Army, cops on high alert for taxi violence after closure of contested route
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Cape Town - The army and a high law enforcement presence is expected along the highly contested minibus taxi route, the B97 road between Bellville and Paarl, as it officially closes on Monday.
Over the past two weeks, about 24 people have been shot dead, 29 others wounded, and thousands of commuters forced to walk for long miles to work, due to the ongoing Congress of Democratic Taxi Associations (Codeta) and Cape Taxi Amalgamated Association (Cata) impasse over the route.
Despite Transport MEC Daylin Mitchell and Transport Minister Fikile Mbalula’s interventions, negotiations have failed, resulting in the decision of the B97 closure for two months, starting today.
An arbitration of the dispute is also set to be heard from Monday until July 29.
As schools are expected to open today as well, Education MEC Debbie Schäfer appealed for the violence to stop.
“I make this personal appeal to those instigating the violence: please stop.
“Apart from the damage you are doing to our already fragile economy, you will be preventing pupils, once again, from attending school.
“They have lost out so much over the last year.
“As it is, it will impact their future and that of the economy.
“Any further losses cannot be afforded. They also need to access the school feeding programme, which many rely on,” she said.
Mayoral committee member for safety and security JP Smith said the City will continue to support police and maintain a high visibility presence at the Public Transport Interchange (PTI), as well as at hotspot areas and along major routes to help maintain law and order.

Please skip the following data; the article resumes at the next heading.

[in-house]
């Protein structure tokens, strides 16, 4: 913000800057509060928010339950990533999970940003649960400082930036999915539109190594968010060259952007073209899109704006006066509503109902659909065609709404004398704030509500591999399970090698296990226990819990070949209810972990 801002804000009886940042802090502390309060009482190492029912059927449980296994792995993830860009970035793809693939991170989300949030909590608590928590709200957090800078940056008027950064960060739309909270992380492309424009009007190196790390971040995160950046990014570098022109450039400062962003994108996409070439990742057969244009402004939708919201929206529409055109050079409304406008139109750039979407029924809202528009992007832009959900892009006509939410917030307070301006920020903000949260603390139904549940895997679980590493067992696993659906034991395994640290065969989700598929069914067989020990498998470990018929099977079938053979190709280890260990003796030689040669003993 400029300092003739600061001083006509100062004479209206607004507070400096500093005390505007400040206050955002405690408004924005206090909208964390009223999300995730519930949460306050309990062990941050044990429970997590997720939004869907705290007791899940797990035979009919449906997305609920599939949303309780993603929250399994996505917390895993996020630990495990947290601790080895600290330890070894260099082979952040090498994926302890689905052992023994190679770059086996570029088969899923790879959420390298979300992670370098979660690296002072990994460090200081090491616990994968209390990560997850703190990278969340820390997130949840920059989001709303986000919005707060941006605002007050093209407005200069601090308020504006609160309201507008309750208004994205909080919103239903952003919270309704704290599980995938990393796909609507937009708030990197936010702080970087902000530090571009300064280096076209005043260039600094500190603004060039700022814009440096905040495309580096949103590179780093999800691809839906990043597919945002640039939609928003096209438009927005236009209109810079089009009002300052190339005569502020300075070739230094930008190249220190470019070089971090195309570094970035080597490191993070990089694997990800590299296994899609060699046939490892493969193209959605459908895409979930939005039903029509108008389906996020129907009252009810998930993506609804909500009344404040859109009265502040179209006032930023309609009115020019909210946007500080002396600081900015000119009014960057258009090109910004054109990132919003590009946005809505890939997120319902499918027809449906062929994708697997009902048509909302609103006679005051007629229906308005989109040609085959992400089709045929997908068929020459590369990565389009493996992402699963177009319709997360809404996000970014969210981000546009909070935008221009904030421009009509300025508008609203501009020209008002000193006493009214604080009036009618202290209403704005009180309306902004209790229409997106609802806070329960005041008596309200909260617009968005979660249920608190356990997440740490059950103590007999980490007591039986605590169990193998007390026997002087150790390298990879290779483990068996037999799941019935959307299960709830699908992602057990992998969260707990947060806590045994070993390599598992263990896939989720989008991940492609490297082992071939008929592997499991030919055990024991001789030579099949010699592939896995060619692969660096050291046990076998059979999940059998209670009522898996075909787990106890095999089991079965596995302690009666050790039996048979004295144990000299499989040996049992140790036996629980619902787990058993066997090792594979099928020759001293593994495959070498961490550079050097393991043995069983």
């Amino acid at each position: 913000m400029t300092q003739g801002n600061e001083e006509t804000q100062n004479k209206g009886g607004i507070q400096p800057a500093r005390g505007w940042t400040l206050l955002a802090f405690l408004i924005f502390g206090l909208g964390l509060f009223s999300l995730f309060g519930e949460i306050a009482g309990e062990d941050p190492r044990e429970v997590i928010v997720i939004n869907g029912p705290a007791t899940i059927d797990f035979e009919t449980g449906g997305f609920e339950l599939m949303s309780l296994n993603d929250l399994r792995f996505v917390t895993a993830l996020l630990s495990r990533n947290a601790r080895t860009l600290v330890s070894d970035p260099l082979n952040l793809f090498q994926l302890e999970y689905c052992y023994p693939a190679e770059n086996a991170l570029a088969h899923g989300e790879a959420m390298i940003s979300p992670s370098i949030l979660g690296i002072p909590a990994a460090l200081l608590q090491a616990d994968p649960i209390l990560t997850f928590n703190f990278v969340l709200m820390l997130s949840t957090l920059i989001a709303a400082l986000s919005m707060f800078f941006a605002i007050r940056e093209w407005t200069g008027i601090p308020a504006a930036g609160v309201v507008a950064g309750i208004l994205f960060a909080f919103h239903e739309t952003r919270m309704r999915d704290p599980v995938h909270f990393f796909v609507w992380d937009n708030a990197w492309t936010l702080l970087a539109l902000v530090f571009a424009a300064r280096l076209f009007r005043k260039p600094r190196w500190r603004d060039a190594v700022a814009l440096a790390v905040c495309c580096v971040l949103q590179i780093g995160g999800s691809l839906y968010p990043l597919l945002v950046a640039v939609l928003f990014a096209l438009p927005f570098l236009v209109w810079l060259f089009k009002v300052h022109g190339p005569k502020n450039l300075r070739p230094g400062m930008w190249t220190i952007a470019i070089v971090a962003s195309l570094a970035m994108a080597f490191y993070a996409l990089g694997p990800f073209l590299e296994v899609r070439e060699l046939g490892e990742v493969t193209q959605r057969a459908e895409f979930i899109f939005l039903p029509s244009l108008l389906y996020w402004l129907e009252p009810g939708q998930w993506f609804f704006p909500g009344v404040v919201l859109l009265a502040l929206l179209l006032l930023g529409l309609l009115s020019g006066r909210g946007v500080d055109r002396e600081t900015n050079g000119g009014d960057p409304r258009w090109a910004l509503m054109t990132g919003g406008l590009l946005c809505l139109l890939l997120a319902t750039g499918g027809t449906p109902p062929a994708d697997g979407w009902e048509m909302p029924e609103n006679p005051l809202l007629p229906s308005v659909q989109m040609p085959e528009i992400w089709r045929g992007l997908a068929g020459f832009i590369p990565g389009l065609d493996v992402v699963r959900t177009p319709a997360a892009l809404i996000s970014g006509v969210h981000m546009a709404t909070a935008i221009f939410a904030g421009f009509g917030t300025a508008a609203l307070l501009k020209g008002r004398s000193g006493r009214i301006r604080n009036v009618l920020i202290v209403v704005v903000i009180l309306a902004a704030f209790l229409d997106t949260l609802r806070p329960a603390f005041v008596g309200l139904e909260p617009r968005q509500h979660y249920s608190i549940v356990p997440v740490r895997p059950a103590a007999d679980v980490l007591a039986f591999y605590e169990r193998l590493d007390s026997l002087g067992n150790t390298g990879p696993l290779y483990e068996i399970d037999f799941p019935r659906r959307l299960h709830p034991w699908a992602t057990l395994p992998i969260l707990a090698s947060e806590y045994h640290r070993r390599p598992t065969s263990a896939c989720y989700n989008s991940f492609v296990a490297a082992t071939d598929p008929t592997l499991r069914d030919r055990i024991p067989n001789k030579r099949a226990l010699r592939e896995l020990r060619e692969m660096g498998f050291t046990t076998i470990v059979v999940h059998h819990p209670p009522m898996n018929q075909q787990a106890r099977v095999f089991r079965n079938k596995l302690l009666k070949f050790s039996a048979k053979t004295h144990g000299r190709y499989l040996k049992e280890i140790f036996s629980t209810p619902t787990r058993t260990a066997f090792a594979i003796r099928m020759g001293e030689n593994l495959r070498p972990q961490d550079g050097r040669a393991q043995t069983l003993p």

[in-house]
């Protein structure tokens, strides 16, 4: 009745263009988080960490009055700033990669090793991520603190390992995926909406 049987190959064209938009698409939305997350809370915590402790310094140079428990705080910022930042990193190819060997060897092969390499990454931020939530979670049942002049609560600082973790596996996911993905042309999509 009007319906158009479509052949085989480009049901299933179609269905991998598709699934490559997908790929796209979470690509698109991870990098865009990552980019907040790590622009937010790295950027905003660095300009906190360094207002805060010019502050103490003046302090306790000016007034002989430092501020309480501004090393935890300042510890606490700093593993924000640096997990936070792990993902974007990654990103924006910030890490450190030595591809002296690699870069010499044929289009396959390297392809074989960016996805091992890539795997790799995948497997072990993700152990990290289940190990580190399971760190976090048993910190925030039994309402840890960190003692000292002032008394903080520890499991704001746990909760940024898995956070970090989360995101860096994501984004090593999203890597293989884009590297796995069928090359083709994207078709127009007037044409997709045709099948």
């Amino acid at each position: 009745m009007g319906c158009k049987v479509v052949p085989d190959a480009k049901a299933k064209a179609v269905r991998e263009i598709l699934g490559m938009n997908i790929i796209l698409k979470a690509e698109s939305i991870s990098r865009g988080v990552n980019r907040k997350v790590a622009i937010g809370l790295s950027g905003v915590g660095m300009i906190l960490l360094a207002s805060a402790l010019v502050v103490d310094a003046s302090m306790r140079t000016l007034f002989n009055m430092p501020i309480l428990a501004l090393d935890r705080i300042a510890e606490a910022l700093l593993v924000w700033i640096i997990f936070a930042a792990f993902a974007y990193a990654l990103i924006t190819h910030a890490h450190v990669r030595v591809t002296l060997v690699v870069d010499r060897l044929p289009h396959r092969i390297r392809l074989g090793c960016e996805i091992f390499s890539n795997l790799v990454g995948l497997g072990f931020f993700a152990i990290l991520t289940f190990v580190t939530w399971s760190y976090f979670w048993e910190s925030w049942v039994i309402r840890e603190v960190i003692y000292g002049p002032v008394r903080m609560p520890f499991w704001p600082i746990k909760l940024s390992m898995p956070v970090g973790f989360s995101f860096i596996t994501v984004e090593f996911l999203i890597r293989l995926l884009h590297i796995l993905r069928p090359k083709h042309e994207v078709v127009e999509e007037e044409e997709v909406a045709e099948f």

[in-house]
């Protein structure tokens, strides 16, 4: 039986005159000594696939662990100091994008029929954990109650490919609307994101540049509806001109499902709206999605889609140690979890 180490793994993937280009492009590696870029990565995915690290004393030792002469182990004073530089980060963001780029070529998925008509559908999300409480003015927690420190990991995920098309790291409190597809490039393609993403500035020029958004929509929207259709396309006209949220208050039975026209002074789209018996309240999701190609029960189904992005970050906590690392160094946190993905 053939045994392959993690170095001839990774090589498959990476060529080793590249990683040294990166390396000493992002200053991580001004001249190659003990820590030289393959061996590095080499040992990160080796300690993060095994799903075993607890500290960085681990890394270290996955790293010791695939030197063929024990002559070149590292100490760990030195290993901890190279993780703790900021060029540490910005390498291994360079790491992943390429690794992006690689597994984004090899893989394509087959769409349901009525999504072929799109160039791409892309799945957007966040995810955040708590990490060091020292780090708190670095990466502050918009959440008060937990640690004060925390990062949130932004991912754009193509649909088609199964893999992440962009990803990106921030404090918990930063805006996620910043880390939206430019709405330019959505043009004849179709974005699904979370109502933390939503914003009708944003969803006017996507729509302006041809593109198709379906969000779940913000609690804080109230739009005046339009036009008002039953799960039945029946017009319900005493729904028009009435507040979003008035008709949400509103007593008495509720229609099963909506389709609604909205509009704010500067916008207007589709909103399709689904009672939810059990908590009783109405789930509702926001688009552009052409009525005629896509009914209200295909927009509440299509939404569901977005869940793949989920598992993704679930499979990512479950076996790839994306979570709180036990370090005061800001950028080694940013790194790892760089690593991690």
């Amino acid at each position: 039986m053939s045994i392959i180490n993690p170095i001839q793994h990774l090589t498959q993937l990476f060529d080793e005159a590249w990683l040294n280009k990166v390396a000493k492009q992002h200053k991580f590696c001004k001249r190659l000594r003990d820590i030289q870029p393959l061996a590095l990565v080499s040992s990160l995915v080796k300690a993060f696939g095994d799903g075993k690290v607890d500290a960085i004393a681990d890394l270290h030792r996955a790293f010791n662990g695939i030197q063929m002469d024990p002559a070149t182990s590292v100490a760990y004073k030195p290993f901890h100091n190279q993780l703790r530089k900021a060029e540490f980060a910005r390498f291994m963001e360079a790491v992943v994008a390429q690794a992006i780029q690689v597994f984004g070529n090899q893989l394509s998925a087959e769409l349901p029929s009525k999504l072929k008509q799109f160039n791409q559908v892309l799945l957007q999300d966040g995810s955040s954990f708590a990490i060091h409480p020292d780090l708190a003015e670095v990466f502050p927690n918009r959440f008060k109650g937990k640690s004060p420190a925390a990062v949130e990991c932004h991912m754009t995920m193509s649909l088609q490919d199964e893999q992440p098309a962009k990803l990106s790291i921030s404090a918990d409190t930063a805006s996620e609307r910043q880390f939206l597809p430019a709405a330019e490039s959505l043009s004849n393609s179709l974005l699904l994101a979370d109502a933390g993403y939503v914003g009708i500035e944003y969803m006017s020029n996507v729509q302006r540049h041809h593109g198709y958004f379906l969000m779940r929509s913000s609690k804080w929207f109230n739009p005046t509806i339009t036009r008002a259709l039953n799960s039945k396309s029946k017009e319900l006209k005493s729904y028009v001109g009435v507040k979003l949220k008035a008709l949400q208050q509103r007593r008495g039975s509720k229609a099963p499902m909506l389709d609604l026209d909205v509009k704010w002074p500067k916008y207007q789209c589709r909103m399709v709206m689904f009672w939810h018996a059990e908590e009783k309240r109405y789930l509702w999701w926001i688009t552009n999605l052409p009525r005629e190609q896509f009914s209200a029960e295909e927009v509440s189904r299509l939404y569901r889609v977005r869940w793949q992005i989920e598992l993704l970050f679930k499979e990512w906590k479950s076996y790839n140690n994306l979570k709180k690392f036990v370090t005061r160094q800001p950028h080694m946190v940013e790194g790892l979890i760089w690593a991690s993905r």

Provincial police spokesperson Colonel André Traut said their operational endeavours would be communicated in due course.
Mitchell said the closure of routes and ranks was expected to bring stability to the public transport environment in affected areas, and to support the process of achieving lasting peace.
“Extra Golden Arrow bus trips have been scheduled between Bellvillle and Paarl for the period of the closure, and commuters will also be able to use existing Metrorail train services between Bellville and Paarl,” he said.
Metrorail spokesperson Riana Scott said, as the region has recovered from the impact of a recent Covid-19 incident and adjusted level 4, services would resume from Monday.
Rail services were temporarily suspended across the region, due to an unprecedented number of critical operations employees who tested positive for the virus.
“The bulk of critical train operations and station management employees are able to return to duty, resulting in the severely affected northern trains being reinstated.
“The recovery of the northern service, particularly, comes at an opportune time – where the region is able to support the provincial public transport plan to accommodate additional commuter demand, following the closure of taxi ranks in Bellville,” said Scott.
Scott said, on the northern lines, the total number of train trips will increase from 14 to 45, including the Malmesbury and Worcester services.
From Wellington to Kraaifontein, the shuttle service will offer 15 trips and the service between Kraaifontein and Cape Town, through Monte Vista, will operate 26 trips.
By late Sunday night, Cata and Codeta were stuck in talks about finding an interim solution to ensure a safe return to operations by both associations, while waiting for the arbitration process to run its course.
They are hoping that affiliates, who are not affected by the closure of ranks, will be able to resume operations soon.